Applications are dropping and costs are up as independent schools wage a facilities arms race and try to deal with escalating technology and staffing costs. At Catholic schools, the number of nuns is down 72 percent since the mid-1960s, and they have gone from comprising most of the teachers to fewer than 2 percent of them—which requires hiring higher-paid lay teachers.
The cost of offering financial aid to fill seats has also skyrocketed as enrollment has declined; nearly a quarter of private-school students get financial aid, compared to 17 percent 10 years ago, and the average grant has grown by nearly 25 percent, the National Association of Independent Schools reports.
“All of these things add to their expenses, which funnels into the tuition equation,” said Walter Dillingham Jr., the managing director in the endowments and foundations practice at Wilmington Trust in New York, who has studied independent schools. “Tuition has been rising for private schools, and families just don’t have the capacity to pay it.”
Median tuition is up by nearly 52 percent in the past 10 years, to $22,301, at private day and $50,811 at private boarding schools, the independent-schools association says. Average tuition at Catholic schools is $3,880 in primary and $9,622 in secondary grades, according to the National Catholic Educational Association.
Charter schools, which are free to families, are also proving to be formidable rivals. Charters serving primary students in urban areas, which are supposed to provide an alternative to public schools, get almost a third of their students from private schools, a study by the Cato Institute found. That’s been a particular challenge in New Orleans, where the National Alliance for Public Charter Schools reports that 91 percent of public-school students now go to charter schools. Even in the suburbs, the institute found, more than one in 10 charter school students previously went to private schools.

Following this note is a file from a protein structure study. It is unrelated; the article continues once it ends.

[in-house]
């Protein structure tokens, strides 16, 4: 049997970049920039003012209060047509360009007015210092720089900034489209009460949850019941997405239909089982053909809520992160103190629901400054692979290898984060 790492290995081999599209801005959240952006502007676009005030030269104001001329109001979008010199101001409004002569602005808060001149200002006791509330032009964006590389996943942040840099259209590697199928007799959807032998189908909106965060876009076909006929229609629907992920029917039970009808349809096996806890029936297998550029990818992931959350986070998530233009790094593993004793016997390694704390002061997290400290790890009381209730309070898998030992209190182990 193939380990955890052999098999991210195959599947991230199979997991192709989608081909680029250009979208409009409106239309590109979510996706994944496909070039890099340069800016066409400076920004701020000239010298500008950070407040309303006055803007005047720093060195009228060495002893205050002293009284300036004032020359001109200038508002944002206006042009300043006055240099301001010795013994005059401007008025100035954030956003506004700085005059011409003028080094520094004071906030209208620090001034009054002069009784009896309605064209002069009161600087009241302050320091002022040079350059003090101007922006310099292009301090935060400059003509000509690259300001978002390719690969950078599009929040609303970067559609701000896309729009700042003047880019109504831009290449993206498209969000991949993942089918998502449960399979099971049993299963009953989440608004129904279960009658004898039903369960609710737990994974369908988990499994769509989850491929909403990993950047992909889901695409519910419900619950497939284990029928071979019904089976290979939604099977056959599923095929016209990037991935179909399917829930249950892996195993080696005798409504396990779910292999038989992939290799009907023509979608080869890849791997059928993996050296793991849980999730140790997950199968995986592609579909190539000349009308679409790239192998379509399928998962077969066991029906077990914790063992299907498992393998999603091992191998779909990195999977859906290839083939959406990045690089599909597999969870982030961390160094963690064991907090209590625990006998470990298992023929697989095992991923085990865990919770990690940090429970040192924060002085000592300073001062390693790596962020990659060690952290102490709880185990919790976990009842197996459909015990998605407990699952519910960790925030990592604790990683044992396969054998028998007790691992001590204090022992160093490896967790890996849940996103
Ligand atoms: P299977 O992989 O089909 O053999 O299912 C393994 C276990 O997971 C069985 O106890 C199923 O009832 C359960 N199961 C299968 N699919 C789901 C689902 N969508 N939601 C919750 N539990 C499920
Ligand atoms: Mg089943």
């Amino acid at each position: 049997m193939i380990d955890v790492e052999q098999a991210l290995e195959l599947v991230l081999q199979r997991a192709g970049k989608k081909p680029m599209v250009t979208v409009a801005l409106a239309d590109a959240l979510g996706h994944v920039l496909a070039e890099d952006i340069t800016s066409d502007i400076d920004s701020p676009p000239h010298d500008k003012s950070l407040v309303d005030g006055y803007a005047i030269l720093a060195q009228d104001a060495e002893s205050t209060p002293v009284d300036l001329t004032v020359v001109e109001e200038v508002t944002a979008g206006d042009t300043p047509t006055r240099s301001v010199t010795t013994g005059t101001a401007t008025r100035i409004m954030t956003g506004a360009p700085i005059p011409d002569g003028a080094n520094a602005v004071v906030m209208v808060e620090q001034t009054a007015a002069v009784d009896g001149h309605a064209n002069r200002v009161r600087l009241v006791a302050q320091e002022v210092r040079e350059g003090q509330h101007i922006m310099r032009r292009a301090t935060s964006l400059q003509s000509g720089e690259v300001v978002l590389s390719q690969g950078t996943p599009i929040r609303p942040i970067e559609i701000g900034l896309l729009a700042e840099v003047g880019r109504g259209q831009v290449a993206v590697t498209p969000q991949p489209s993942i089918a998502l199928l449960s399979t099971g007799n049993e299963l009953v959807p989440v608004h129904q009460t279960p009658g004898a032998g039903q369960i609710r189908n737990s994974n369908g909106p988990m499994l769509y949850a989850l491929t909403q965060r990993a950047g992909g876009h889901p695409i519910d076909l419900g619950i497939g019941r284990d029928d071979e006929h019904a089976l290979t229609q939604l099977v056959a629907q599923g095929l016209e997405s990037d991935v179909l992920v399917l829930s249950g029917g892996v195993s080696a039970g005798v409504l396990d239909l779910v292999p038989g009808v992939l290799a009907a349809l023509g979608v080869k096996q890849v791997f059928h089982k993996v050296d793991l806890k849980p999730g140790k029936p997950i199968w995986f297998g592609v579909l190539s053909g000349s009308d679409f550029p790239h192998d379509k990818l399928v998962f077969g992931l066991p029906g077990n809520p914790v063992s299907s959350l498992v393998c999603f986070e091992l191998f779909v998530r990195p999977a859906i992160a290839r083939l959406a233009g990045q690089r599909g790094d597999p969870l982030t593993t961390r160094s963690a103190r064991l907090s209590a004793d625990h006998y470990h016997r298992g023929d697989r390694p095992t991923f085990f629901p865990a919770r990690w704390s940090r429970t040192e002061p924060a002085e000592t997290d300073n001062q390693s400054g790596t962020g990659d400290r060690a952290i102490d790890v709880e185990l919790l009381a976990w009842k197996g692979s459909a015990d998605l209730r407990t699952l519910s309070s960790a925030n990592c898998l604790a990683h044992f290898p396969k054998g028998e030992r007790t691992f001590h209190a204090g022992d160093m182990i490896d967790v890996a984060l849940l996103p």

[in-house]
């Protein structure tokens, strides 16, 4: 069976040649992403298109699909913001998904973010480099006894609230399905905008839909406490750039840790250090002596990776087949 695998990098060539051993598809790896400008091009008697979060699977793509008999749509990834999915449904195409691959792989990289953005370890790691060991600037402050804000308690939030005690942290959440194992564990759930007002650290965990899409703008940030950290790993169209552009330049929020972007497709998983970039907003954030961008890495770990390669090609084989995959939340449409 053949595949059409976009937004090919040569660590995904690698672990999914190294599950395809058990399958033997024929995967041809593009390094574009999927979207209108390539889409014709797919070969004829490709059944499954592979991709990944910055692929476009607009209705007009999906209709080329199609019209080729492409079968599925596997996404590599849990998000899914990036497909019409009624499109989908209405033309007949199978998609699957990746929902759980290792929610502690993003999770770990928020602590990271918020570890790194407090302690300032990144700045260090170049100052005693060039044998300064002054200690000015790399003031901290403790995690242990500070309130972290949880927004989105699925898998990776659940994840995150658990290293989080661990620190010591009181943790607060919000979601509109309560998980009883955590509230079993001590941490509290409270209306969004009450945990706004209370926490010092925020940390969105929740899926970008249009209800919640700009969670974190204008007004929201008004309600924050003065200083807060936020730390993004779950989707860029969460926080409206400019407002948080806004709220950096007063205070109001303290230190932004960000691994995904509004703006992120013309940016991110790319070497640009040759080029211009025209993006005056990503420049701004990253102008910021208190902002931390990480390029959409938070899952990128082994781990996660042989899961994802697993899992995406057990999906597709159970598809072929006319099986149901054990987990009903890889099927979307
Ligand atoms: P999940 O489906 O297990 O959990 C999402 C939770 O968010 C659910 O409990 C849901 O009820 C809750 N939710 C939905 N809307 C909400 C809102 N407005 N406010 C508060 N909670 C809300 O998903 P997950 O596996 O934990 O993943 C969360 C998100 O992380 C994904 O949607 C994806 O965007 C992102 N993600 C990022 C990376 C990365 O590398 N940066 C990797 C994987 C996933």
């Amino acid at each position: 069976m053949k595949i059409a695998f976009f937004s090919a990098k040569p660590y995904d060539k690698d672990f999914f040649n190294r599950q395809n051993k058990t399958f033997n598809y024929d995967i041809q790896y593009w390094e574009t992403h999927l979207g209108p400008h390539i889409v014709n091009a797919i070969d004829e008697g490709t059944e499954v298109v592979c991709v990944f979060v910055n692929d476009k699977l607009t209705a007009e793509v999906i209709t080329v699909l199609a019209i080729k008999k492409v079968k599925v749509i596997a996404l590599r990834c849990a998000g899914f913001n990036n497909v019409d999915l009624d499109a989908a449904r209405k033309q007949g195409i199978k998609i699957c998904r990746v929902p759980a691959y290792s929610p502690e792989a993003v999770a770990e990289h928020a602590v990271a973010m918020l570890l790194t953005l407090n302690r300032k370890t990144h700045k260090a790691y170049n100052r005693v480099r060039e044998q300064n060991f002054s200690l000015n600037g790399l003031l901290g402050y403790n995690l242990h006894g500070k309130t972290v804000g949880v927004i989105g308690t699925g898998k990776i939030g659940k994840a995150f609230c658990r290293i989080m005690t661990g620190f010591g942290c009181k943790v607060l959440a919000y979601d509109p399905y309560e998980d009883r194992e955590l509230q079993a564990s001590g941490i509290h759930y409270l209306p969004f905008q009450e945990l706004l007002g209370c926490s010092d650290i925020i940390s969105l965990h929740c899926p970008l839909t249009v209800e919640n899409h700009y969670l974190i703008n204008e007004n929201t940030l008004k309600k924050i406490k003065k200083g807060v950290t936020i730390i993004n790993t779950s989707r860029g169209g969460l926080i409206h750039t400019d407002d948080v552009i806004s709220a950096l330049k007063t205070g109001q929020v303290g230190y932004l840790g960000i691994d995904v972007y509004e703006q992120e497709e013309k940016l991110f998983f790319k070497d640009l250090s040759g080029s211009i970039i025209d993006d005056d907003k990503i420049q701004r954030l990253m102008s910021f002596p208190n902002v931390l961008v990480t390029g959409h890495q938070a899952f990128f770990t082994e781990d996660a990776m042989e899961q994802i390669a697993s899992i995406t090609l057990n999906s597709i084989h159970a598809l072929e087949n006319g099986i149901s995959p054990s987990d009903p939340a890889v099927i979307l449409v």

“Charter schools initially, because of where they were primarily located, weren’t as great a threat as they’re becoming now,” McGovern said. “Now, as the charter-school movement has expanded into suburbs or wealthier parts of cities, they have become competition.”
So is a boom in homeschooling, driven in part by resistance to standardized tests and the Common Core. Higher-income parents who work in fields such as technology, with flexible schedules—who might previously have chosen private schools—are increasingly turning to homeschooling, McGovern said.
Even harder to manage is a kaleidoscope of demographic changes. Roughly half of all kindergarteners through high-school seniors in America are now nonwhite, the U.S. Department of Education says, and a quarter are Hispanic, without a private or Catholic school-going tradition. White Catholics, meanwhile, have moved from cities to suburbs with good public schools, forgoing Catholic education for their children, an analysis by the census bureau found.